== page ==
Grumpy Old Man - Too Old To Train?

Coach

New member
Dec 22, 2012
53
0
Bulldog(s) Names
Herschel
Herschel has bitten my wife and I both in the past 3 weeks. Her incident was pretty bad and I have grown concerned over what to do with Herschel and his increasingly aggressive behavior..

Background:
Herschel is 8
Herschel has had entropian surgery and his eyes are a constant battle even 6 years later.
Not surprising, Herschel is territorial.
Herschel does not like new things in the house. We have been remodeling the house.
Herschel gets along with all dogs as long as they are not in the house. We have 2 other dogs that are separated from him.
Herschel gets as much exercise as his 80 pound frame and the Florida heat will allow.
About 4 years ago Herschel started becoming uptight and nervous.
Herschel has had training and did well.

Herschel is well behaved and seems to understand who is pack leader is, until he isn't/doesn't. I wouldn't say he is unpredictable because he definitely has triggers but how he may react to the same trigger varies. When he bit my wife he was outside and she was carrying a large box through the door when he lunged and bit her arm. Him being upset was not surprising but the extent of his reaction is unacceptable and scary! When he bit me he was upset because I rolled a chair I was sitting in across the floor. He came over barking and I pointed, telling him no. He bit my hand pretty good.

When he was being trained before some of his stubborn behaviors lead to suggestions that some things be managed rather than forcing the issue. In other words if we knew that we were going to be moving furniture, for example, to remove him from the area instead of battling his insecurities.

Suggestions on our next steps with Herschel? TIA.
 

oscarmayer

Have Bulldog Will Travel
Staff member
Jan 20, 2016
4,414
1,646
VA
Country
United States
Bulldog(s) Names
Lala, Chesty, Winky, Waggles, Moose, and rescue Peggy(soon to be placed)
This sounds like fear-biting AND adrenaline driven aggression. He's easily spooked and that gets his adrenaline going...he reacts. His bite inhibition is gone and will not be recovered. Re-homing is not an option. His behavior will likely get worse, not better. Since training helped before, maybe it can help again. I would never advise against training to help manage this situation but it seems as though you are at the point where the training is more for you than the dog. You will NEVER train him not to bite.
Unfortunately, more often than not, you'll have 2 choices:
1. Continue to manage his behavior as best you can until it gets completely out of hand and someone gets severely injured.
2. Put him down before he does severe damage to someone.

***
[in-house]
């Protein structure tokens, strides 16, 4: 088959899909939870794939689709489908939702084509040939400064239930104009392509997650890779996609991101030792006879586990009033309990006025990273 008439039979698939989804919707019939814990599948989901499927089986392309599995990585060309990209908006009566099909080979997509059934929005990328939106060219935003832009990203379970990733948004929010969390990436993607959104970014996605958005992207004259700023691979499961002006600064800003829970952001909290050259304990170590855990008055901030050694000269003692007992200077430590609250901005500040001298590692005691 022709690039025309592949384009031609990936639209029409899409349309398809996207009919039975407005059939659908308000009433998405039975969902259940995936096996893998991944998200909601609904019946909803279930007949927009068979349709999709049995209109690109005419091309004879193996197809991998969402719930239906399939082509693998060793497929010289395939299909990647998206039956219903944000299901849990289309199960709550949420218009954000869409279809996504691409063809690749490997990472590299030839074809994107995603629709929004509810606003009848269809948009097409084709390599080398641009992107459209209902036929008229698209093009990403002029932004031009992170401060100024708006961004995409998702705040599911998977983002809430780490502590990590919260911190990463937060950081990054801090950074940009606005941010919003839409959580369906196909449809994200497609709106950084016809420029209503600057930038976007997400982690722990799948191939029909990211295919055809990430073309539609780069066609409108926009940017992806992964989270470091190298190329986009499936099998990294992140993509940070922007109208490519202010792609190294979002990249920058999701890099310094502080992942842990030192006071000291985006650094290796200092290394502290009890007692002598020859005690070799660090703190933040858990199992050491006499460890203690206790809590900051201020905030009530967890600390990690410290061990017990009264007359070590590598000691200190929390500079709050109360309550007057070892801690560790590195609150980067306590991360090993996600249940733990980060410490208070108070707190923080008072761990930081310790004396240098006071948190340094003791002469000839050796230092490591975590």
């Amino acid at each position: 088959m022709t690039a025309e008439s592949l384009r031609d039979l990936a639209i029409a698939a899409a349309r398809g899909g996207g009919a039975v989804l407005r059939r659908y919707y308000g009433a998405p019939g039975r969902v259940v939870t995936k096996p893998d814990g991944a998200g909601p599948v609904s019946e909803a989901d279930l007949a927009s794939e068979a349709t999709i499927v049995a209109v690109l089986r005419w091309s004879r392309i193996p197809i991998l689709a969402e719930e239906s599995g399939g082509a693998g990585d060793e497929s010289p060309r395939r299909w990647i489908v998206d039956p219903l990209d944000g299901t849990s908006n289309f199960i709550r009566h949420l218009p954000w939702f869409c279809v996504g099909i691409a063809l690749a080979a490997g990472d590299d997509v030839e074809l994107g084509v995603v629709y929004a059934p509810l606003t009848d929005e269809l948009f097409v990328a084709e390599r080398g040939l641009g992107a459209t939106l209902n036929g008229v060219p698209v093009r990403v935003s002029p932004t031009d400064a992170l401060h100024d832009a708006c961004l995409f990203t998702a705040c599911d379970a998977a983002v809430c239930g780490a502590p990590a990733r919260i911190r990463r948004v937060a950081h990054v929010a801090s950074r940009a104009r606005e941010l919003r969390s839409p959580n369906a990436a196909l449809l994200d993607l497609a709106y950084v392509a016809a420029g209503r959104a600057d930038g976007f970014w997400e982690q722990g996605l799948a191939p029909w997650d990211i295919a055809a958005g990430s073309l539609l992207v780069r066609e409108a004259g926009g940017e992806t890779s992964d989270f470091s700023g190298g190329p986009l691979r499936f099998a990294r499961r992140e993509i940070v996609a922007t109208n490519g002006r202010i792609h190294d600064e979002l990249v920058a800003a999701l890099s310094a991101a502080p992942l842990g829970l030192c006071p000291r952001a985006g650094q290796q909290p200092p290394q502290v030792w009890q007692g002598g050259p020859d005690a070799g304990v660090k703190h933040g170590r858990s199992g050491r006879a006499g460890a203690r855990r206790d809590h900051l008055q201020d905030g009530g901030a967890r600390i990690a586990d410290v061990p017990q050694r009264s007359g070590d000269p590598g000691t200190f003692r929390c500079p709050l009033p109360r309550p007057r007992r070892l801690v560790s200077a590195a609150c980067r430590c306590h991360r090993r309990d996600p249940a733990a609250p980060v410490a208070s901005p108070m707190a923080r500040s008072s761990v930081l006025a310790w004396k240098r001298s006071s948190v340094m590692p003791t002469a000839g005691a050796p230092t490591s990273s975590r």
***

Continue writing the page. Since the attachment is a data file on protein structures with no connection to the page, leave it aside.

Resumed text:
We have had to make this choice and it's VERY difficult.
 

2BullyMama

I'm not OCD....now who moved my bulldog?
Staff member
Community Veteran
Jul 28, 2011
48,539
3,622
Gilbertsville, PA
Country
USA
Bulldog(s) Names
Chelios (Frenchie), Nitschke (2004-2011) Banks (2005-2014) and Lambeau (2014-2024)
Unfortunately, I totally agree with Chip. Training is needed for you to manage his behavior —— know the triggers and remove him before it happens.

Wishing you all the best


Sent from my iPad using Tapatalk
 

Hankster

Well-known member
Community Veteran
Aug 27, 2016
4,495
86
Country
US
Bulldog(s) Names
hank
This post sort of scares me as i always read how soft and sweet natured these guys are. I have a real sweetheart as well but.............. he is still a scardie cat and i have to watch how i "fuss" at him as when he gets scared, he just acts different than just a sweet dog. I dont like it and worry that some day, he may loose it. When he's scared he wants to attack the objects. I've never had a dog that i needed to watch *my* behavior. .. Objects such as im trying to measure something with a measuring tape, Hates them and the agression he shows toward them is something i havent seen in any of my other dogs. Anyway, i feel for ya.
 

mer55

Well-known member
Community Veteran
Nov 16, 2012
1,049
105
Venice, FL.
Country
USA
Bulldog(s) Names
Jackson, Bogey (granddog) Ruger (granddog)
Oh my, my heart breaks for you, and Herschel. I agree with both previous posts but have you tried CBD oil? I have a friend that fosters Goldens and he never knows what he will get. He had had great success with CBD oil with anxiety ridden dogs. Biting and aggression are definitely triggered by fear. Maybe trying this will calm him down. Just a suggestion. You can PM me if you want more info.
Mary
 

Most Reactions

📰 Latest posts

Members online

No members online now.
Top